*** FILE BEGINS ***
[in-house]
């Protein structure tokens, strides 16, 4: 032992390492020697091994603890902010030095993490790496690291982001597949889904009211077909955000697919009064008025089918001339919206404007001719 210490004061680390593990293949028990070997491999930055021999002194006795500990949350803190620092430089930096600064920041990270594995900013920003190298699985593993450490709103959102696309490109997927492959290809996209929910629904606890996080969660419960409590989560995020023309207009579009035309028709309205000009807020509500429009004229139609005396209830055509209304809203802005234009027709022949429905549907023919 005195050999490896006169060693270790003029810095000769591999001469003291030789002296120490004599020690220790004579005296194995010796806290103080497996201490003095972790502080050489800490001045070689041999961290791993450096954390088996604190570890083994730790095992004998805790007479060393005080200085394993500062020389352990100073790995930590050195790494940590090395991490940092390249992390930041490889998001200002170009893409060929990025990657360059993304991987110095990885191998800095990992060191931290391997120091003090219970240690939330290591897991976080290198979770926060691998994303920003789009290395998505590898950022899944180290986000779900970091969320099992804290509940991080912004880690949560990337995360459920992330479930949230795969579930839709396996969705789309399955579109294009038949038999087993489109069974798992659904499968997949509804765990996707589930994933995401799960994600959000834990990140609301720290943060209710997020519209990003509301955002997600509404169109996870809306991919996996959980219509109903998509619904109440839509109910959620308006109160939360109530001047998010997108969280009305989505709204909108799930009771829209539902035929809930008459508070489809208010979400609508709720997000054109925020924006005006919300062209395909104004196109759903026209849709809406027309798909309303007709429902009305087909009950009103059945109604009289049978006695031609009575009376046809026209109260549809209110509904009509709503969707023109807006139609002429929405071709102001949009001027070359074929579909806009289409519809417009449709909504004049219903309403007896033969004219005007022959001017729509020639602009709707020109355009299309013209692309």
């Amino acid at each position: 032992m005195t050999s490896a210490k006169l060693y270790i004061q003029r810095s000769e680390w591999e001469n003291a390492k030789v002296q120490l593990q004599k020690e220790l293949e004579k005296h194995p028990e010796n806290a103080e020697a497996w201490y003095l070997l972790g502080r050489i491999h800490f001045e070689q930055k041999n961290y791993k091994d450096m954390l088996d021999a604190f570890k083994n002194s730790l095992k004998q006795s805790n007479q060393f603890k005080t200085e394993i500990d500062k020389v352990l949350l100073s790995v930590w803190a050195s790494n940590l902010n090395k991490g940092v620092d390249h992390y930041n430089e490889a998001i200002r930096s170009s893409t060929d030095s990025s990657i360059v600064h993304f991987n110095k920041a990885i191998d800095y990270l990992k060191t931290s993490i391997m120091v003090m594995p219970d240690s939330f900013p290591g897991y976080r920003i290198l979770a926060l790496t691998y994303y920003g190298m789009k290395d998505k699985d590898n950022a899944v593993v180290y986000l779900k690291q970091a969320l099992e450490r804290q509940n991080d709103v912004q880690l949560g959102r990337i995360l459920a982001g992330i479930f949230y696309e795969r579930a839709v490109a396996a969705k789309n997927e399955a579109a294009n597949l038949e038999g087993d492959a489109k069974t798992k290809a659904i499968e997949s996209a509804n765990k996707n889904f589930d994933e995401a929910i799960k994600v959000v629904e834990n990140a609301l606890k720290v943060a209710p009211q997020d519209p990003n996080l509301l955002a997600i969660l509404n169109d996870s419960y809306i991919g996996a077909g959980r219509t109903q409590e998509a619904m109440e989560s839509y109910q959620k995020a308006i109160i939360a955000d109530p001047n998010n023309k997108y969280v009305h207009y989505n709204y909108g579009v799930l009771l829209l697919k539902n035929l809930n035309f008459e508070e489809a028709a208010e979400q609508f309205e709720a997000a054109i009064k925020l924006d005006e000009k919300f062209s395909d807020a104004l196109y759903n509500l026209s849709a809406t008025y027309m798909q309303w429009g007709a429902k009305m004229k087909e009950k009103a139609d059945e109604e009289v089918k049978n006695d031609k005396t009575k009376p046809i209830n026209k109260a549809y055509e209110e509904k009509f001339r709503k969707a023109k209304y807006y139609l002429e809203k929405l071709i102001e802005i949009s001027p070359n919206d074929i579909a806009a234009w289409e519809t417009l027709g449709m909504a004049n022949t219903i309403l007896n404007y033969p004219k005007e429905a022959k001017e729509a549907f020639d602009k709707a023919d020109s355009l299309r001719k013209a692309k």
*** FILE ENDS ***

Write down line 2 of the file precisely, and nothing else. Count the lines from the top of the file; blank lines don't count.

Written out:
């Protein structure tokens, strides 16, 4: 032992390492020697091994603890902010030095993490790496690291982001597949889904009211077909955000697919009064008025089918001339919206404007001719 210490004061680390593990293949028990070997491999930055021999002194006795500990949350803190620092430089930096600064920041990270594995900013920003190298699985593993450490709103959102696309490109997927492959290809996209929910629904606890996080969660419960409590989560995020023309207009579009035309028709309205000009807020509500429009004229139609005396209830055509209304809203802005234009027709022949429905549907023919 005195050999490896006169060693270790003029810095000769591999001469003291030789002296120490004599020690220790004579005296194995010796806290103080497996201490003095972790502080050489800490001045070689041999961290791993450096954390088996604190570890083994730790095992004998805790007479060393005080200085394993500062020389352990100073790995930590050195790494940590090395991490940092390249992390930041490889998001200002170009893409060929990025990657360059993304991987110095990885191998800095990992060191931290391997120091003090219970240690939330290591897991976080290198979770926060691998994303920003789009290395998505590898950022899944180290986000779900970091969320099992804290509940991080912004880690949560990337995360459920992330479930949230795969579930839709396996969705789309399955579109294009038949038999087993489109069974798992659904499968997949509804765990996707589930994933995401799960994600959000834990990140609301720290943060209710997020519209990003509301955002997600509404169109996870809306991919996996959980219509109903998509619904109440839509109910959620308006109160939360109530001047998010997108969280009305989505709204909108799930009771829209539902035929809930008459508070489809208010979400609508709720997000054109925020924006005006919300062209395909104004196109759903026209849709809406027309798909309303007709429902009305087909009950009103059945109604009289049978006695031609009575009376046809026209109260549809209110509904009509709503969707023109807006139609002429929405071709102001949009001027070359074929579909806009289409519809417009449709909504004049219903309403007896033969004219005007022959001017729509020639602009709707020109355009299309013209692309």